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Mary Richards & Sandra Yi ReportingThis week, the Utah Attorney General's Office will send out 100 letters to Utahns whose social security numbers may have been compromised. They are the first in the country, to do this. Utah authorities call it a moral obligation.
Some 20,000 Utahns have been identified as victims. Most of them don't even know their identity has been stolen; so many people will be surprised to get one of these letters in their mailbox.
A series of Eyewitness News investigations exposed the fastest growing crime in Utah, and the pace has yet to slow down. Chief Deputy of the Utah Attorney General's Office, Kirk Torgensen, says identity theft is a huge problem. Authorities say thieves are targeting adults as well as children. Torgensen says, "The problem with children is nobody ever thinks of looking at their kids' credit report because there shouldn't be any credit report."
In 2004, Eyewitness News went undercover and exposed just how easy it is to buy a social security card. Authorities say most customers are illegal immigrants, who need one to work. "They're just spinning out a number and if it's your bad luck that your number got spun out and put on a card, then that's how your social security number gets compromised," Torgensen says.
And he says too often, the adult victims never find out. The younger ones do, but not until it's too late. He says, "They don't find out until the worst possible moment, when they want to go out and get a student loan for college."
Division of Workforce Services has identified perhaps 20,000 Utahns whose numbers have been compromised. The attorney general's office is sending out 100 letters this week, alerting people of the situation. They are only sending 100 letters so they aren't overwhelmed by calls from people who want help.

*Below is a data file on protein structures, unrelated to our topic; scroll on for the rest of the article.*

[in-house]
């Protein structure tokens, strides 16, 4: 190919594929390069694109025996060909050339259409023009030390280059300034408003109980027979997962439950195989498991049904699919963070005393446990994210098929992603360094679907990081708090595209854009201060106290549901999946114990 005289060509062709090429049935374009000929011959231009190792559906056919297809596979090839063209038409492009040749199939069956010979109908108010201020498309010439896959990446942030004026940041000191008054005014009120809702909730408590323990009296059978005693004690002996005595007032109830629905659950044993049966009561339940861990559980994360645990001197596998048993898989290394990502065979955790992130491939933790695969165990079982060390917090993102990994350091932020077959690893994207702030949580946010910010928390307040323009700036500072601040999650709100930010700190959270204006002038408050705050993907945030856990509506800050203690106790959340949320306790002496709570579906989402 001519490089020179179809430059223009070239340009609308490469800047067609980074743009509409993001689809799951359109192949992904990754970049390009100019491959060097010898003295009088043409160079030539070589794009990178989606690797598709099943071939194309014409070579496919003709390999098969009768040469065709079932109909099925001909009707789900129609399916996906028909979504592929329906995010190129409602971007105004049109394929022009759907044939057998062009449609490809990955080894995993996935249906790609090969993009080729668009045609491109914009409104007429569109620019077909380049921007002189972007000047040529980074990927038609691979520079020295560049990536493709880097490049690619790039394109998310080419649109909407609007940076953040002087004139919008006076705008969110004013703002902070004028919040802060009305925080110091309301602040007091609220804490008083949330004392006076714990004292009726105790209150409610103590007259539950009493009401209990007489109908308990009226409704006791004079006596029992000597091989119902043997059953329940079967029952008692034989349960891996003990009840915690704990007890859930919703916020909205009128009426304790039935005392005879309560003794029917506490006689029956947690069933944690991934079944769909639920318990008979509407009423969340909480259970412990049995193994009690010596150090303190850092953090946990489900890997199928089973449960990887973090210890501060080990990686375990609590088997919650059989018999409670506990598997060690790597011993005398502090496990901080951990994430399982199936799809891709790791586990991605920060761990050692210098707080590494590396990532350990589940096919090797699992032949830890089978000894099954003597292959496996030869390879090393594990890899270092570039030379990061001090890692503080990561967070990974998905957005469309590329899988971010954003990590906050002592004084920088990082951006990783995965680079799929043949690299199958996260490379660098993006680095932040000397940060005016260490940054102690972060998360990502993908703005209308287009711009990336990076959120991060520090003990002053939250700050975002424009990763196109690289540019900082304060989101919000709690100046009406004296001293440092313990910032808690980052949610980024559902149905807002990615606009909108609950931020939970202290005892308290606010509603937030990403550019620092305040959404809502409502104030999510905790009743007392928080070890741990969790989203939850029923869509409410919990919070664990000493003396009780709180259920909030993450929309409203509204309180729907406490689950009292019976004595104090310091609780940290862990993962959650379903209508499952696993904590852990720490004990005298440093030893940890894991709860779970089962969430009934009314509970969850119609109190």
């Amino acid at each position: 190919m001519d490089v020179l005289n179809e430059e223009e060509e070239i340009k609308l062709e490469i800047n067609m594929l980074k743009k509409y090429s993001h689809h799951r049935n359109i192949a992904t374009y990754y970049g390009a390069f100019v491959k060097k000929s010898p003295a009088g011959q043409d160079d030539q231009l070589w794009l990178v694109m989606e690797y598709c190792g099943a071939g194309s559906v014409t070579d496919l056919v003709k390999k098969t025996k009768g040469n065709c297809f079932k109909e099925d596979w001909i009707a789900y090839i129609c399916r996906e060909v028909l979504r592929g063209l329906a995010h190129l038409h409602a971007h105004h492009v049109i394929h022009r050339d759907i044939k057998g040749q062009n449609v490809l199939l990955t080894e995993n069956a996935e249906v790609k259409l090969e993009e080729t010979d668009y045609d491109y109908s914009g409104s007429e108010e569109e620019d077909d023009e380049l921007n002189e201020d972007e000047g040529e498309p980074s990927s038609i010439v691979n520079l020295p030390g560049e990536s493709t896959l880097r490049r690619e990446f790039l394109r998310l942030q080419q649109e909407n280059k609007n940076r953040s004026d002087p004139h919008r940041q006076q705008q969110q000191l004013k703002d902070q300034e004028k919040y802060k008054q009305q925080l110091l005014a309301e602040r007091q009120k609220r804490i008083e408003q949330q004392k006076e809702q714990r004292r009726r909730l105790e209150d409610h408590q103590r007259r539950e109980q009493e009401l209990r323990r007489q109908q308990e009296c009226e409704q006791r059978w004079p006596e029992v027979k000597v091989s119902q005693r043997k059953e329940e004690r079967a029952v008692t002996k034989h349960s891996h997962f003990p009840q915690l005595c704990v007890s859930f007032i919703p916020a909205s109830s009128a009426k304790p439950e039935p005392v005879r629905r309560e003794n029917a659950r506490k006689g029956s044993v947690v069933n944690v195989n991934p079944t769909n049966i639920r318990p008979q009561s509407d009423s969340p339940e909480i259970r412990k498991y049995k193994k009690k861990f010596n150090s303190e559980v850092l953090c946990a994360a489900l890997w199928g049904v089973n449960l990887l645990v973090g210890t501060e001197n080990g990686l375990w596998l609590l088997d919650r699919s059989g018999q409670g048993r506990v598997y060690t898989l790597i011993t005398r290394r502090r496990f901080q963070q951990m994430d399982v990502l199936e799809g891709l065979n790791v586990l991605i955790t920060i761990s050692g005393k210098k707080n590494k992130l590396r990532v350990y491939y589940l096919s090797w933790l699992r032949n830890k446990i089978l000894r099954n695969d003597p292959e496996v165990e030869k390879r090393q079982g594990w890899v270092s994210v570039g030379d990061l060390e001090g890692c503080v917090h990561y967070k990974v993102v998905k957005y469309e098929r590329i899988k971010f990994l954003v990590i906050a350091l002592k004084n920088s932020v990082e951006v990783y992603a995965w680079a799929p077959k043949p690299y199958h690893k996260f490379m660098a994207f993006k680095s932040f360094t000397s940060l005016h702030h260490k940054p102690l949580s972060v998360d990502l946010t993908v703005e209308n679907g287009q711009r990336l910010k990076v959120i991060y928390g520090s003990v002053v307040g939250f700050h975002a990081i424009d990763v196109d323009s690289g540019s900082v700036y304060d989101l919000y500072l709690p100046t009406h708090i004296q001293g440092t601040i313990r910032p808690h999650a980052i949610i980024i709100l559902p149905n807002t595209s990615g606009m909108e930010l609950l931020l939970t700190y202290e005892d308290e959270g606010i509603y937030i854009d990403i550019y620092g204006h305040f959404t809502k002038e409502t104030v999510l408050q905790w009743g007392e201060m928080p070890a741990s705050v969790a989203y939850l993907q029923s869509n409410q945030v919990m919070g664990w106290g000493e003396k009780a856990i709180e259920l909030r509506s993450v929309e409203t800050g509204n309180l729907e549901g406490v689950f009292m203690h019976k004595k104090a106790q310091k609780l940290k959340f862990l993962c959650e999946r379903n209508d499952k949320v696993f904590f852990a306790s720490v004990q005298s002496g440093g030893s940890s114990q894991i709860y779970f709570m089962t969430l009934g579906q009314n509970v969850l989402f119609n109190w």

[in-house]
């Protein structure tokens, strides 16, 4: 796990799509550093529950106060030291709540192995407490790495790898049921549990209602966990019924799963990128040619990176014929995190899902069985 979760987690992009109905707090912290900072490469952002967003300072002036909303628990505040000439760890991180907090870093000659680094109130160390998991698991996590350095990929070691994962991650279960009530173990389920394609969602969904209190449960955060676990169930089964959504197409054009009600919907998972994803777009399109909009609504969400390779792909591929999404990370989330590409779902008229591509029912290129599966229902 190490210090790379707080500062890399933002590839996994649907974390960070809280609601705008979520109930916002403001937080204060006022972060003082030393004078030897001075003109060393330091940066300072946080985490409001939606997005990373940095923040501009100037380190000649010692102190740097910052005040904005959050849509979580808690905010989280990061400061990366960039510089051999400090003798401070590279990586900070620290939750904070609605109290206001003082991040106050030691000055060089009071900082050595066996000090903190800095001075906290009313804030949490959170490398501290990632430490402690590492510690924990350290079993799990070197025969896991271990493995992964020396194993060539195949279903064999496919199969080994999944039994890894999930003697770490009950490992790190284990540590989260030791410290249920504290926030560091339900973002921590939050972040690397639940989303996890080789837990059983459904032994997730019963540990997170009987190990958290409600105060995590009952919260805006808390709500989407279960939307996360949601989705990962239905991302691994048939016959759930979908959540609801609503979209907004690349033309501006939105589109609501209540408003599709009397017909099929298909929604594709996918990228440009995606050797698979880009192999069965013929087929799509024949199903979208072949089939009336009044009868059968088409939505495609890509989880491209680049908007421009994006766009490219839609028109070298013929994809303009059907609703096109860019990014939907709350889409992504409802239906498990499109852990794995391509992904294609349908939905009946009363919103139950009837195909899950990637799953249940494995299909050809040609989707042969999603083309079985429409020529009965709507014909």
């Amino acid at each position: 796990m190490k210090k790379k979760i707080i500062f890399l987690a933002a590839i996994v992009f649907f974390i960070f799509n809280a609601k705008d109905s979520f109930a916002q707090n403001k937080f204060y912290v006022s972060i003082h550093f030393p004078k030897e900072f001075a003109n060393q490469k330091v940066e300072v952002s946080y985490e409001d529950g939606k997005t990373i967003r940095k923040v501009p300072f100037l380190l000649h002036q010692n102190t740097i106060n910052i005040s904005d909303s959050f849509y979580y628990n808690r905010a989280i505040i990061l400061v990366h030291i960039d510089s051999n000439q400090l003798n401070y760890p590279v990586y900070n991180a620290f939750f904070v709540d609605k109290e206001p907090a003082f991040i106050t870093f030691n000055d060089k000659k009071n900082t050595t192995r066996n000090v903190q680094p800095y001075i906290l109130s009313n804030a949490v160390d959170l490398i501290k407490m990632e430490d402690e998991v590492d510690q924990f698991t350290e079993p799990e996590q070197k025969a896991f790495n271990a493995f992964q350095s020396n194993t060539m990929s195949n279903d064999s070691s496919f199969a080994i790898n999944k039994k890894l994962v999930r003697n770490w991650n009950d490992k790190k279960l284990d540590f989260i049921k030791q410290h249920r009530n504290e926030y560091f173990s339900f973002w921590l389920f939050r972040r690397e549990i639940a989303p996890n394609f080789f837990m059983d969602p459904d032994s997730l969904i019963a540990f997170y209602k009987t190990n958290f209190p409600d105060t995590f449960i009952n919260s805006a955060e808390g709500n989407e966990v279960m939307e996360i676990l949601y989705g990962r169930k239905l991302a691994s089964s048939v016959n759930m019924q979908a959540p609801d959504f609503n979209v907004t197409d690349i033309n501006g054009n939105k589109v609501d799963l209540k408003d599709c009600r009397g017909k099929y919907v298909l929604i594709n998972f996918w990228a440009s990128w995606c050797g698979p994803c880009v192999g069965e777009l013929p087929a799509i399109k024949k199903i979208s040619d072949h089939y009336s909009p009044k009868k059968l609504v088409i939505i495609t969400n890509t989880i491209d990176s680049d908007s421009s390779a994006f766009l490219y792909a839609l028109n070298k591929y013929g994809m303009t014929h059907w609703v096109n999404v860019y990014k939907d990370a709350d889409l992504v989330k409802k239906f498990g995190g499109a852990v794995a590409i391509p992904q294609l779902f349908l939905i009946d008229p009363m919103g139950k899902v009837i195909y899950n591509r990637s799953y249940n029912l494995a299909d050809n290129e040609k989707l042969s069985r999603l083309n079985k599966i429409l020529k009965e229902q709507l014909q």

Assistant Attorney General Richard Hamp says most of those numbers are being used by illegal immigrants. "The biggest problem when someone else is using your number, then what they do goes on your credit rating, and the biggest issue is destroying your credit rating and then your ability to purchase."
The letters will also tell them to check their child's social security number. "We want just to gauge a response. If we get a lot of people calling in it looks like they're compromised then we take further steps," says Curt Stewart with the Department of Workforce Services.
Stewart says they found out through cross-checking databases that thousands of Utahns' numbers are being used by multiple people to collect wages. They are starting to notify Utahns on public assistance whose children have a social security number collecting at least $1,000 last quarter.
Torgensen says prevention is the best defense against this kind of crime. He says, "People are just going to be very resolved to look at their credit reports."
He says everyone should check our credit reports three times a year.
For more information on identity theft, click on the links to the right, or call 801-281-1267.